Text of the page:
Never say never. Just last week, I was comparing kitchen notes with a friend of mine, who has an equally impressive collection of cooking implements and utensils. It seemed that the only items on which we diverged were our preferred tools for making mashed potatoes. His vote went to the food mill, which has the added benefit of straining out seeds and skins for jam-making and creating homemade apple sauce. A fine, multi-tasking choice, but given that I never make any of those other foods, my vote went to the potato ricer, the device preferred by Alton Brown, one of my food idols. I razzed him a little bit about his preference for the food mill, and proclaimed that I would never be in the market for one myself.
Flash forward to last night, when I sent Justin on an emergency trip to Bed, Bath, and Beyond to procure a last-minute food mill. Unexpectedly, we had found ourselves in possession of a huge bag of homegrown garden tomatoes, a gift from some family friends with whom we had had dinner. Given that I hate raw tomatoes, there was no way that Justin would be able to eat the entire bounty on his own, especially considering that they were already extremely ripe and on the verge of spoiling. The only solution I could come up with was to turn the tomatoes into tomato sauce -- something we would both eat.
Because the tomatoes consisted of an assortment of cherry, plum, and other small heirloom varieties, I immediately thought of an old episode of Good Eats I'd seen years ago, when Alton Brown turned a batch of Roma tomatoes into an unusual sauce by roasting them in the oven instead of simmering them on the stove. I'd always been curious about it, but was too dedicated to my mother's spaghetti recipe, which calls for doctoring up a bottle of Ragu, to ever get around to trying it. Now, with a bag of rapidly deteriorating tomatoes gracing my counter, it seemed that the time for Alton's recipe had finally arrived.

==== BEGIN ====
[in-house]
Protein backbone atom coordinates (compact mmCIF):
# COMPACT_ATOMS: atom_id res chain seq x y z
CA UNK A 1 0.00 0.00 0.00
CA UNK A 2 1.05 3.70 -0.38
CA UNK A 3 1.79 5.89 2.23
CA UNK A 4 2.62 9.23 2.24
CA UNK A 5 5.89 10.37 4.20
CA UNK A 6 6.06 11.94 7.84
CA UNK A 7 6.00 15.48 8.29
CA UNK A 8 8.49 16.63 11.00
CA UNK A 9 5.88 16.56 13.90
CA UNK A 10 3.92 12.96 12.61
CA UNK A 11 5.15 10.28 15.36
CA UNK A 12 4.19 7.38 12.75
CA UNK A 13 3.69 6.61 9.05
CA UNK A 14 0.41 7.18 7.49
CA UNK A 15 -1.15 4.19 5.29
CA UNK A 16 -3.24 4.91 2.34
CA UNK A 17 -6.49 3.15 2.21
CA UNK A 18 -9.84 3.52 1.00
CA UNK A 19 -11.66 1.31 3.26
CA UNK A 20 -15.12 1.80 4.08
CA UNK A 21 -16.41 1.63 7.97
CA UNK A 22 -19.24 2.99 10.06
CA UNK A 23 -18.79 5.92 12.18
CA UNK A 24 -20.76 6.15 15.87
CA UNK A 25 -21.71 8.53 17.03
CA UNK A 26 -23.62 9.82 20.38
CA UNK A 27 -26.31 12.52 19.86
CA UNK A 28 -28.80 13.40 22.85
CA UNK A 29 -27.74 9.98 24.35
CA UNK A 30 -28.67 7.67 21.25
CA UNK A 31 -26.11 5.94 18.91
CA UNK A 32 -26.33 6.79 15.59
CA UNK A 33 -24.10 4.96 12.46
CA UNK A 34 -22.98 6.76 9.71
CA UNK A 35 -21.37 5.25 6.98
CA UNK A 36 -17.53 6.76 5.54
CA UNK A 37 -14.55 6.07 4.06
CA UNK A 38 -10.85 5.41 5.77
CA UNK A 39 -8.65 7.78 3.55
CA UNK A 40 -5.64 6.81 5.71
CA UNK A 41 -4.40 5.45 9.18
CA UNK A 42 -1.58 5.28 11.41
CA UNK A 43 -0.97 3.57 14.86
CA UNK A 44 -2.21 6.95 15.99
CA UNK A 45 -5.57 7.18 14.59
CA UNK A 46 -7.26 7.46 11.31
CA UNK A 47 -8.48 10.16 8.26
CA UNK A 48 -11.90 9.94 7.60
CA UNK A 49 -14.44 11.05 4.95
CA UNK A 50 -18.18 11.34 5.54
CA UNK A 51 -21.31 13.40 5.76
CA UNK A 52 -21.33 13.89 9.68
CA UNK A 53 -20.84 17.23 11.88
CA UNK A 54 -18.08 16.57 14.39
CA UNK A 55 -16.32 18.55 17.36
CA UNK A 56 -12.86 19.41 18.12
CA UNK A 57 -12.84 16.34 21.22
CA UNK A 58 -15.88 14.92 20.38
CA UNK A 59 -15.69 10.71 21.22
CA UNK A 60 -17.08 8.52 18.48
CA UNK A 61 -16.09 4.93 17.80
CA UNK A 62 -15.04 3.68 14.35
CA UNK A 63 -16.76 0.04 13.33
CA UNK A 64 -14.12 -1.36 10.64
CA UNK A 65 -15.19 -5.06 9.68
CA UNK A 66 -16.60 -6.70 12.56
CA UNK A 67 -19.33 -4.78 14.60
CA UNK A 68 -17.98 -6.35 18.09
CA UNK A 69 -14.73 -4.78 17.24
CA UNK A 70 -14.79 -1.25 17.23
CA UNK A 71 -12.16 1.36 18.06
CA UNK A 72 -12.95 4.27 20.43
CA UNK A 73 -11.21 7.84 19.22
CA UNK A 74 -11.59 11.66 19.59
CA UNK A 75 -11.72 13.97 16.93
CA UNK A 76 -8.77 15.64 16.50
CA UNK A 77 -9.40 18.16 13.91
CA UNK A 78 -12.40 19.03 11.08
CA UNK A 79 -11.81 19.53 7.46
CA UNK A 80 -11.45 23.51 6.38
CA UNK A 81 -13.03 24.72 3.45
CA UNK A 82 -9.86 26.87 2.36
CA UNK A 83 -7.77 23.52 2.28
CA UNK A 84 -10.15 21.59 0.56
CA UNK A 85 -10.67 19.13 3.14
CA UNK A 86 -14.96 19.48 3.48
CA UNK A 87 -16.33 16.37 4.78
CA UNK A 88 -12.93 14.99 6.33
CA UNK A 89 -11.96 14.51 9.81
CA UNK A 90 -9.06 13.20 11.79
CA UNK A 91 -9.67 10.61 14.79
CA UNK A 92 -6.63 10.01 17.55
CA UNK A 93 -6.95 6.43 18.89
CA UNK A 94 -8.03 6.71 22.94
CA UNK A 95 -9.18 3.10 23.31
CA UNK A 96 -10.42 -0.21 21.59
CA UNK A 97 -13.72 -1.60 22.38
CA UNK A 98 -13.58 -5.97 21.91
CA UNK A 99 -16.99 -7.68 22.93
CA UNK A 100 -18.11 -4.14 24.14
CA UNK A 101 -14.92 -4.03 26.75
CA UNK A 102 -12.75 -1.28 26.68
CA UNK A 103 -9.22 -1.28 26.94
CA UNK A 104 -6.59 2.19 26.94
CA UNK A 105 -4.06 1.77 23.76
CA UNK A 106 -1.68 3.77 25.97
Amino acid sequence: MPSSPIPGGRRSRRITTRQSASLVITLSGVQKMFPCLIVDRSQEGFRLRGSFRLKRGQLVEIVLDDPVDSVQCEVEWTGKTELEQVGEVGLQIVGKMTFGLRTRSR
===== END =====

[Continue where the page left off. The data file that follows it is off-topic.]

The only catch was that the recipe called for a food mill to remove all the skins and seeds while grinding the roasted tomatoes, garlic, onion, and herbs into a puree that might properly be called a sauce. Much as it pained me to do so, I sent Justin to the store to purchase one while I got started on the sauce. With a nearly three hour prep time for the recipe, I needed to get started right away, or else I would have been up into the wee hours of the evening working on it, and nobody wants to do that on a work night.
While roasting the tomatoes, a heavenly aroma emanated out of the oven, that seemed to be most promising. My new, OXO brand food mill worked like a dream, creating a smooth, luscious sauce. The only problem was that the recipe ultimately yielded so little. Since my tomatoes had been on the petite side, I used more than the recipe called for, but it proved to not be enough. I ended up with approximately enough sauce to dress one and a half servings of pasta. Hardly enough to make all the hours of effort worthwhile.
The sauce did have a beautiful complexity, and I loved the herbal notes brought about by the addition of thyme in addition to the standard oregano. I might consider making it again in the future with bigger tomatoes, to see if I could increase the yield, otherwise, I'm not sure all that effort would be worth it. Making it again would, however, give me another opportunity to use my new food mill. Otherwise, I'm going to have to take up home canning or something in order to justify the purchase and the space it is currently taking up in my cabinets...
Oven-Roasted Tomato Sauce
adapted from Alton Brown
20 Roma tomatoes, halved
1/4 c. olive oil
1/2 teaspoon kosher salt
1 teaspoon pepper
1 c. finely diced onion
2 teaspoons garlic, minced
1 teaspoon dried oregano
1 teaspoon dried thyme
1 tablespoon vodka
Preheat oven to 325.